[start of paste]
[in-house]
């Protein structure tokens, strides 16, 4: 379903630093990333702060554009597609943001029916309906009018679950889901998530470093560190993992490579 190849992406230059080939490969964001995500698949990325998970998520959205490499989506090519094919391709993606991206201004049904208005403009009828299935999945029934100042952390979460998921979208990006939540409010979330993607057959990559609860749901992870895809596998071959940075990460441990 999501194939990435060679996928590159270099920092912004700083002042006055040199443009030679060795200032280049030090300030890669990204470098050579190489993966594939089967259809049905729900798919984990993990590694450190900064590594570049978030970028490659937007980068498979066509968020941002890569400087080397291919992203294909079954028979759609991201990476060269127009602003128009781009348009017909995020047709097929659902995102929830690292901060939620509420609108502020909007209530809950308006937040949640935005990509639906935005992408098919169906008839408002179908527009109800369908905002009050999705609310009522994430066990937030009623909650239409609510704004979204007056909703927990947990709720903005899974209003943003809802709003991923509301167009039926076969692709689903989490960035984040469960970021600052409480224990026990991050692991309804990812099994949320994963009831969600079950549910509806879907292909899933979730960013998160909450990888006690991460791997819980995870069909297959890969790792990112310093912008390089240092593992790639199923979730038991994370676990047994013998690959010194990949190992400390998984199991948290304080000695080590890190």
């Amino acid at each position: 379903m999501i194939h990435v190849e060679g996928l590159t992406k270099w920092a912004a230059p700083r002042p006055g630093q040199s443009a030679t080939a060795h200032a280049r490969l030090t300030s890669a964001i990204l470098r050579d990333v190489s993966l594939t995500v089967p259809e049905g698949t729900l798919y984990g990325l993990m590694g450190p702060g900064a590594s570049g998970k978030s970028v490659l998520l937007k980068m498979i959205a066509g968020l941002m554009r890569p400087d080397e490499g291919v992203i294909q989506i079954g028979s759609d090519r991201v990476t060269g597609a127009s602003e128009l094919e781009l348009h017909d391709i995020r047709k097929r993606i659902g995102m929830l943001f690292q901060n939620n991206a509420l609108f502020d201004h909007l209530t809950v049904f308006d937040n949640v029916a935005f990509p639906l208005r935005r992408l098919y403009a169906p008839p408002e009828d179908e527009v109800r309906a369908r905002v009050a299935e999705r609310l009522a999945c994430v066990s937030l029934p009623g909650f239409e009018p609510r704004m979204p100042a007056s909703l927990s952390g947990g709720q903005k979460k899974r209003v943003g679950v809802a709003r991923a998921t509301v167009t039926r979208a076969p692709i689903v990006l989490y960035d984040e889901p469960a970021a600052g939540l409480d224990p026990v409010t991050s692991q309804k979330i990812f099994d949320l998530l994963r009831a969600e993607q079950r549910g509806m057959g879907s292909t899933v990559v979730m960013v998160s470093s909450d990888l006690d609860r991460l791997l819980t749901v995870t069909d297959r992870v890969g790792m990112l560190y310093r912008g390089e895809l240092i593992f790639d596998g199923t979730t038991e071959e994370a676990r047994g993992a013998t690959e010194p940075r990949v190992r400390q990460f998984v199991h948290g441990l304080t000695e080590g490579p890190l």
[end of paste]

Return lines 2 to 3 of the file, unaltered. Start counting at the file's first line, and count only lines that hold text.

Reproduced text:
């Protein structure tokens, strides 16, 4: 379903630093990333702060554009597609943001029916309906009018679950889901998530470093560190993992490579 190849992406230059080939490969964001995500698949990325998970998520959205490499989506090519094919391709993606991206201004049904208005403009009828299935999945029934100042952390979460998921979208990006939540409010979330993607057959990559609860749901992870895809596998071959940075990460441990 999501194939990435060679996928590159270099920092912004700083002042006055040199443009030679060795200032280049030090300030890669990204470098050579190489993966594939089967259809049905729900798919984990993990590694450190900064590594570049978030970028490659937007980068498979066509968020941002890569400087080397291919992203294909079954028979759609991201990476060269127009602003128009781009348009017909995020047709097929659902995102929830690292901060939620509420609108502020909007209530809950308006937040949640935005990509639906935005992408098919169906008839408002179908527009109800369908905002009050999705609310009522994430066990937030009623909650239409609510704004979204007056909703927990947990709720903005899974209003943003809802709003991923509301167009039926076969692709689903989490960035984040469960970021600052409480224990026990991050692991309804990812099994949320994963009831969600079950549910509806879907292909899933979730960013998160909450990888006690991460791997819980995870069909297959890969790792990112310093912008390089240092593992790639199923979730038991994370676990047994013998690959010194990949190992400390998984199991948290304080000695080590890190």
């Amino acid at each position: 379903m999501i194939h990435v190849e060679g996928l590159t992406k270099w920092a912004a230059p700083r002042p006055g630093q040199s443009a030679t080939a060795h200032a280049r490969l030090t300030s890669a964001i990204l470098r050579d990333v190489s993966l594939t995500v089967p259809e049905g698949t729900l798919y984990g990325l993990m590694g450190p702060g900064a590594s570049g998970k978030s970028v490659l998520l937007k980068m498979i959205a066509g968020l941002m554009r890569p400087d080397e490499g291919v992203i294909q989506i079954g028979s759609d090519r991201v990476t060269g597609a127009s602003e128009l094919e781009l348009h017909d391709i995020r047709k097929r993606i659902g995102m929830l943001f690292q901060n939620n991206a509420l609108f502020d201004h909007l209530t809950v049904f308006d937040n949640v029916a935005f990509p639906l208005r935005r992408l098919y403009a169906p008839p408002e009828d179908e527009v109800r309906a369908r905002v009050a299935e999705r609310l009522a999945c994430v066990s937030l029934p009623g909650f239409e009018p609510r704004m979204p100042a007056s909703l927990s952390g947990g709720q903005k979460k899974r209003v943003g679950v809802a709003r991923a998921t509301v167009t039926r979208a076969p692709i689903v990006l989490y960035d984040e889901p469960a970021a600052g939540l409480d224990p026990v409010t991050s692991q309804k979330i990812f099994d949320l998530l994963r009831a969600e993607q079950r549910g509806m057959g879907s292909t899933v990559v979730m960013v998160s470093s909450d990888l006690d609860r991460l791997l819980t749901v995870t069909d297959r992870v890969g790792m990112l560190y310093r912008g390089e895809l240092i593992f790639d596998g199923t979730t038991e071959e994370a676990r047994g993992a013998t690959e010194p940075r990949v190992r400390q990460f998984v199991h948290g441990l304080t000695e080590g490579p890190l």